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Republican Party Disallows Several Candidates: Does Not Go Far Enough for Some Critics

By Brandon Moseley
Alabama Political Reporter

The Alabama Republican Party announced in two releases that Ray Bryan, Kimberly Drake, Thomas Drake, Jim McFerrin, Ginger Poynter and Jamie Wilkins were all denied ballot access by the ALGOP Candidate Committee in meetings on Friday and Saturday.  The Candidate Committee remanded John McKelvey and George Carleton, Jr. to the Tallapoosa County Republican Party to make a decision concerning admittance on the Republican primary ballot.

The Republican Party Candidate Committee however rejected candidate challenges by Thomas Scovill from Madison against: Garreth Moore (State Senate district 31), Rep. Todd Greeson (Senate District 8), Tim Sprayberry (Senate district 13) and Corey Harbison (House District 12).

Moore accepted $150,000 from the Alabama Education Association (AEA).  Rep. Greeson, Sprayberry, and Harbison accepted $50,000, $30,000, and $15,000 from the AEA respectively.

Scovill wrote: “Members of the Alabama Republican Party Executive Committee, As you know, the Alabama Education Association (AEA) is an affiliate of the National Education Association (NEA).  As you know, the most recent standing rule adopted by the Alabama Republican Party, adopted on February 2, 2013, admonishes Republican candidates in Alabama to not accept campaign contributions from affiliates of the NEA such as the AEA. As you know, this standing rule requires the Alabama Republican Party Executive Committee to regard such candidates negatively. As you know, four candidates seeking the nomination of the Republican Party for the state legislature have accepted money from the Alabama Education Association (AEA).”

Scovill continued, “As you know, there are no matters of extenuation of mitigation that could possibly excuse the defiant disloyalty of these would be candidates who have sought and accepted great aid and much comfort from the AEA, an organization which controls the Democrat party and wishes to diminish the political power of Republicans in Alabama.  Now the eyes of Alabama Republicans are upon the committee in anticipation that you will do as required by the standing rule you have so recently adopted.”

The ALGOP rule Scovill referenced states, “NEA Contributions: The Party shall not accept money, in-kind contributions, or anything of value, directly or indirectly, from (i) the National Education Association (NEA), (ii) the NEA’s affiliates or entity controlled by the NEA or (iii) any of the NEA’s state affiliates or their related organizations. Officeholders and candidates are strongly admonished to follow the same rule and, because the NEA is a veritable adjunct of the Democratic Party, failure to heed this admonition shall be regarded negatively by the Committee.”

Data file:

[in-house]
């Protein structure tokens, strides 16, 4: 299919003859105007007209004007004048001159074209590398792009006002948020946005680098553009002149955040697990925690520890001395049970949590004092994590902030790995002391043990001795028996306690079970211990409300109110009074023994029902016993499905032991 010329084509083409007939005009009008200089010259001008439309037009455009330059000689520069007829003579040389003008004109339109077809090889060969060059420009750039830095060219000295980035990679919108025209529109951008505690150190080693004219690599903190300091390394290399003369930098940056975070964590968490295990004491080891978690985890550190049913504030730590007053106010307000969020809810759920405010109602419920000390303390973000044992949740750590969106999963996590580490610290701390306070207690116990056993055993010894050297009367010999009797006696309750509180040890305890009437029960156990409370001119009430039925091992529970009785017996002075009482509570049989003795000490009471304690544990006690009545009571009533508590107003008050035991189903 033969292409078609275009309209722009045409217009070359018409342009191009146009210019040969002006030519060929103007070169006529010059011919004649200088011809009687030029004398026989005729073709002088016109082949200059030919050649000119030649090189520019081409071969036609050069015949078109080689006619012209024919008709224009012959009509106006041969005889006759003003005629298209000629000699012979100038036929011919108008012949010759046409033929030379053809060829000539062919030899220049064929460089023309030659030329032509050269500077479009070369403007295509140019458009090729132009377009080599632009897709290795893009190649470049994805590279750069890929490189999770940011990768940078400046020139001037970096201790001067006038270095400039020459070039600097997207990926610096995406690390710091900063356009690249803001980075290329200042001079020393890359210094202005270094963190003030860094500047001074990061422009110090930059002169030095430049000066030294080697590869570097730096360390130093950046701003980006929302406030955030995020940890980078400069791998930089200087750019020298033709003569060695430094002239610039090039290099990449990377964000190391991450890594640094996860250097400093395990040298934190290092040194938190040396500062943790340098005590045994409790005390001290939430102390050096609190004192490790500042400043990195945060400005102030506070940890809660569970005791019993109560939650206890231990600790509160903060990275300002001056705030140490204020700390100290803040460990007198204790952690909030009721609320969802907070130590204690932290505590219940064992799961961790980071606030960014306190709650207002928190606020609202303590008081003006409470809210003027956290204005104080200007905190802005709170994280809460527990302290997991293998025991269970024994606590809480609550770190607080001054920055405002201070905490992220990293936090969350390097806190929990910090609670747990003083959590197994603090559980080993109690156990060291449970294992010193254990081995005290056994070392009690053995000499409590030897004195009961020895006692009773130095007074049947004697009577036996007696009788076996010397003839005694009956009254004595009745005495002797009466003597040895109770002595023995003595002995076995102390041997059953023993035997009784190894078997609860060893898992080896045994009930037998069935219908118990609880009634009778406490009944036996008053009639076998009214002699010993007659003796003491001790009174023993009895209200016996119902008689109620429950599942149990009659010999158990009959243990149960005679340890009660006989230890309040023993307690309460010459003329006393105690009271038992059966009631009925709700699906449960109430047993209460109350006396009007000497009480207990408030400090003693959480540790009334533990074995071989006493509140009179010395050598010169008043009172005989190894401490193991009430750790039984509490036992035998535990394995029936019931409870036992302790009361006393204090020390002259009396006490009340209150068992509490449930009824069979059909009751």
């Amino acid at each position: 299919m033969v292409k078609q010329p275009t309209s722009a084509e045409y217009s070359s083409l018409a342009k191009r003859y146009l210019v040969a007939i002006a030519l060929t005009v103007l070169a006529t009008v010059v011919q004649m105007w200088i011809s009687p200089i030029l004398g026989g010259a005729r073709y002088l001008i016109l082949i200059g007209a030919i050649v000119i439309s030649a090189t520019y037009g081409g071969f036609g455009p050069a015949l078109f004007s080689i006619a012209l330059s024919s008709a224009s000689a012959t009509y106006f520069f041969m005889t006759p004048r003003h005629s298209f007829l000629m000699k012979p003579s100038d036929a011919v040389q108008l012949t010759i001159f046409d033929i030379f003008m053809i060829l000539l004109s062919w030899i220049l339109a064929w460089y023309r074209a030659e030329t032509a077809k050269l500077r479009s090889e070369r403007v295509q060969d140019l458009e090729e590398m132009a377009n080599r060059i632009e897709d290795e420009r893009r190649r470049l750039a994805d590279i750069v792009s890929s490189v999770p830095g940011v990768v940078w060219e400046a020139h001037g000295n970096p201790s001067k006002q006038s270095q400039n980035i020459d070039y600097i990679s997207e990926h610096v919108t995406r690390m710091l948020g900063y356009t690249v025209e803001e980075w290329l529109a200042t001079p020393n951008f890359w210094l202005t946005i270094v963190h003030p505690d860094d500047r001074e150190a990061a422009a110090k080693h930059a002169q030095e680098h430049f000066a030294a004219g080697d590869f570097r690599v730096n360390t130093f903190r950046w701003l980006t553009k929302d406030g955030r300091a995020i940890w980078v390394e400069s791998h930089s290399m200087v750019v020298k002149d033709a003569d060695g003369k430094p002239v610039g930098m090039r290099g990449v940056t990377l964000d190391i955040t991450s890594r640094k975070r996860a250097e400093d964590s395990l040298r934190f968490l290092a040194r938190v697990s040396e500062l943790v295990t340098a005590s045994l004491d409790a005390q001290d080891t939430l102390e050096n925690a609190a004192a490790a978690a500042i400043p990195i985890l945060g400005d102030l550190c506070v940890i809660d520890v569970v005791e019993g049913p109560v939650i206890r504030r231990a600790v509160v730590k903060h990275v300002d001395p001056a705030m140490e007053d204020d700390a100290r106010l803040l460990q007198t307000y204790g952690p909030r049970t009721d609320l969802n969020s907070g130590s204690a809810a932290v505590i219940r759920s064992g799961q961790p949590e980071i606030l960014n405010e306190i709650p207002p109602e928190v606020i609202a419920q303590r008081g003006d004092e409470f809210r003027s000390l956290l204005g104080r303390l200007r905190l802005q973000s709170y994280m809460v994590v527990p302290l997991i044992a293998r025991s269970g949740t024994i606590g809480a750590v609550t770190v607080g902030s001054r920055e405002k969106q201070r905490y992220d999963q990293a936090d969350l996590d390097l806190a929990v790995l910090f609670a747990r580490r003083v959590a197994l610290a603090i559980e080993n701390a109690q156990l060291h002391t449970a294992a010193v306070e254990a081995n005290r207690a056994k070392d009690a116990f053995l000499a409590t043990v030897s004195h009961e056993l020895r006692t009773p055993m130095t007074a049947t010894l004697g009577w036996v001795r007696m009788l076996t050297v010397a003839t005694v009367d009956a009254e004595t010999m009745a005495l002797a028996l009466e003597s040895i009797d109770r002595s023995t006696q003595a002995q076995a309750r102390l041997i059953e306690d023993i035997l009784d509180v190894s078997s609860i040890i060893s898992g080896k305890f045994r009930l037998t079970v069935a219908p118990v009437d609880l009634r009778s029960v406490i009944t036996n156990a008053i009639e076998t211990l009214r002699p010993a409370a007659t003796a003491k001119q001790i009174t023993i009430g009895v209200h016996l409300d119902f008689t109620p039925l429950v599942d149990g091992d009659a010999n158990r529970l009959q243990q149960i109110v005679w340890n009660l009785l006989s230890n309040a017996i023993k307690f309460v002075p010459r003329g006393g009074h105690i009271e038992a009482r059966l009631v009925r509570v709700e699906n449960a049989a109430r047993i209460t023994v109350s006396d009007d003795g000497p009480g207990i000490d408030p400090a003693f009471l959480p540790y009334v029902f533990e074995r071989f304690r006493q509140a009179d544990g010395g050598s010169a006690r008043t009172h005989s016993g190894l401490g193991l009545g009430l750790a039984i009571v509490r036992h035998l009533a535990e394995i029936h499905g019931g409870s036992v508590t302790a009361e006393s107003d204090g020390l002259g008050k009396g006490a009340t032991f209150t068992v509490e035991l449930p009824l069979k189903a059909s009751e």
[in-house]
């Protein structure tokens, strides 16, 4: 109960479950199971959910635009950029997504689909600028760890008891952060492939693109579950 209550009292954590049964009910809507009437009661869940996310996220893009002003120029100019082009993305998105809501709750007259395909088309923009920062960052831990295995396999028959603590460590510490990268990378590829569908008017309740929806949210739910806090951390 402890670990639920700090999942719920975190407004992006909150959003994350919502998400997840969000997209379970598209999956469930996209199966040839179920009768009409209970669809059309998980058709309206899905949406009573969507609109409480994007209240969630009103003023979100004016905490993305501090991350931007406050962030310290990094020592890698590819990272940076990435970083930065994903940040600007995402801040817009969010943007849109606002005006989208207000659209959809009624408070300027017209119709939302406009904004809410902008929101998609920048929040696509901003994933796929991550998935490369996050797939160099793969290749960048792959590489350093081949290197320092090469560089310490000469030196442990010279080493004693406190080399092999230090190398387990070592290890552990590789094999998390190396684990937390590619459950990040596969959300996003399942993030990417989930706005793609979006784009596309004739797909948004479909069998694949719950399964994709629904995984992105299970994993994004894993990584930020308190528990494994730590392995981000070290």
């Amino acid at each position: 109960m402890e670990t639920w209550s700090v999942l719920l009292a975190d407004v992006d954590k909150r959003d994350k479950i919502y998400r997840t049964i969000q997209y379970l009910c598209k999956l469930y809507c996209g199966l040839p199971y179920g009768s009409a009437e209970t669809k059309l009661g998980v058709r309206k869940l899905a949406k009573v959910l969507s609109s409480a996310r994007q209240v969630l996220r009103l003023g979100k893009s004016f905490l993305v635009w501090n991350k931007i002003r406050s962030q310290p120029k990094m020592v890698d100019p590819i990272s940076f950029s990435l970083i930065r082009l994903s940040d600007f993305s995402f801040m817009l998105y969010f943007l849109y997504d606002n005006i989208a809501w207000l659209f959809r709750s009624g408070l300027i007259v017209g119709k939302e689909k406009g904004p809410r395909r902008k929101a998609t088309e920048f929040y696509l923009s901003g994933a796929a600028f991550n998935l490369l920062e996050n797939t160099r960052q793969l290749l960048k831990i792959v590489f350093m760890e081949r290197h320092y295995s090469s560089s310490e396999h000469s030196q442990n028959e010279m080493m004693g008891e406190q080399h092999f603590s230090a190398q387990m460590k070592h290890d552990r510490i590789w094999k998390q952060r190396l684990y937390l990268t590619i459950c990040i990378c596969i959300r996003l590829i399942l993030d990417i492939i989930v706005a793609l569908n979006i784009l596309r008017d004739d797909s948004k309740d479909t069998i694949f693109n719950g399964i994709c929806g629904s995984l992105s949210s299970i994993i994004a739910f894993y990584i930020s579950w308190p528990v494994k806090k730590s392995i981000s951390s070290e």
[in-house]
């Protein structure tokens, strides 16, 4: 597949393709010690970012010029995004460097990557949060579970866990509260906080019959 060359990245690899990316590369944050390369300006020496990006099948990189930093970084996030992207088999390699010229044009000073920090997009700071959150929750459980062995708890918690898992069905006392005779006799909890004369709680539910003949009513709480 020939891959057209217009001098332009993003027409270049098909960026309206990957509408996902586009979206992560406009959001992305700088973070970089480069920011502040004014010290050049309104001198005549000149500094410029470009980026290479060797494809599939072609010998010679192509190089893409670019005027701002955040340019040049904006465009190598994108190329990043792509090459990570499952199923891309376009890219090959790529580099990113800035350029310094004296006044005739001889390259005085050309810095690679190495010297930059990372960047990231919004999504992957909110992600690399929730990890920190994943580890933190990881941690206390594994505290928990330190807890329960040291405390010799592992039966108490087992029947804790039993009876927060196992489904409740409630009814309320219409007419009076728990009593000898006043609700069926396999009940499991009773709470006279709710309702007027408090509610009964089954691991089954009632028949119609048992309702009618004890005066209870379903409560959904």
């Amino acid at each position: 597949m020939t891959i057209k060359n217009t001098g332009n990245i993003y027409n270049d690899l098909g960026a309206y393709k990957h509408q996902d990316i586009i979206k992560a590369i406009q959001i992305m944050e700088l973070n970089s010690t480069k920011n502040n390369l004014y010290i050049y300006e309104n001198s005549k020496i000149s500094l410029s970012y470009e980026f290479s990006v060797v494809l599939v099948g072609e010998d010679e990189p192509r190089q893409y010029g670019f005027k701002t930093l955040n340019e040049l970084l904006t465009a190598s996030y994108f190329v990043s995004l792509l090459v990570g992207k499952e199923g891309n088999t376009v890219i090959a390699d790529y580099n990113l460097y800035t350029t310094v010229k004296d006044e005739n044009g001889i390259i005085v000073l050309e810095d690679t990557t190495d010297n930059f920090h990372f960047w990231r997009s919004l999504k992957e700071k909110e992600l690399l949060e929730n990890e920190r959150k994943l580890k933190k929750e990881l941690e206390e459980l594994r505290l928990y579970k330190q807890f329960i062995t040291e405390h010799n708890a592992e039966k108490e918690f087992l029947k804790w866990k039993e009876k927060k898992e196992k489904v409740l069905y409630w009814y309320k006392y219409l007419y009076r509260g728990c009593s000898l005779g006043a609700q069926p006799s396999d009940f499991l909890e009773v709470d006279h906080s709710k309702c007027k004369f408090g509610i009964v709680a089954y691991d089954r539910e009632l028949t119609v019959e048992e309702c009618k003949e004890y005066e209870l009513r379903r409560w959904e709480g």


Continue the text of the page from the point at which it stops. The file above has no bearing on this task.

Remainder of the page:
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This rule was widely interpreted at the time of its passage to mean that candidates were encouraged not to take contributions from the powerful teacher’s group (AEA), not forbidden to take those contributions.  The rulings by the candidate’s committee affirmed that viewpoint.

In the other cases, ANY support of ANY non-Republican candidate is grounds for denial of ballot access.

Ginger Poynter supported Democrat Robert Vance over Republican candidate for Chief Justice, Roy Moore in 2012.  Public support of a non-Republican candidate is grounds for removal from the ballot.

State Senator Harri Anne Smith was previously removed for supporting Democrat Bobby Bright over Republican Congressional Candidate Jay Love in the 2008 election.  Smith was defeated in the 2008 Republican Primary by Love for the Second Congressional District seat in a closely contested battle.  Smith held on to our seat in the Alabama Senate by successfully running as an independent despite being then under indictment for corruption at the time.  Smith was eventually found not guilty after two trials.  Poynter said that she could not support Moore because of his previous refusal to comply with a court order from a federal judge.

The decision to allow Republican candidates on the ballot that accept AEA contributions opens the door for more candidates to take AEA money.  Some conservative activists are upset about the ruling and its implications.

Montgomery area talk radio host Mark Montiel wrote on Facebook,

“The AEA French Republicans have officially infiltrated the State Republican Party. The current leadership seems to think that AEA/democrat operatives are welcome…if they bring a check. Very disappointed in this today.”

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Brandon Moseley is a former reporter at the Alabama Political Reporter.



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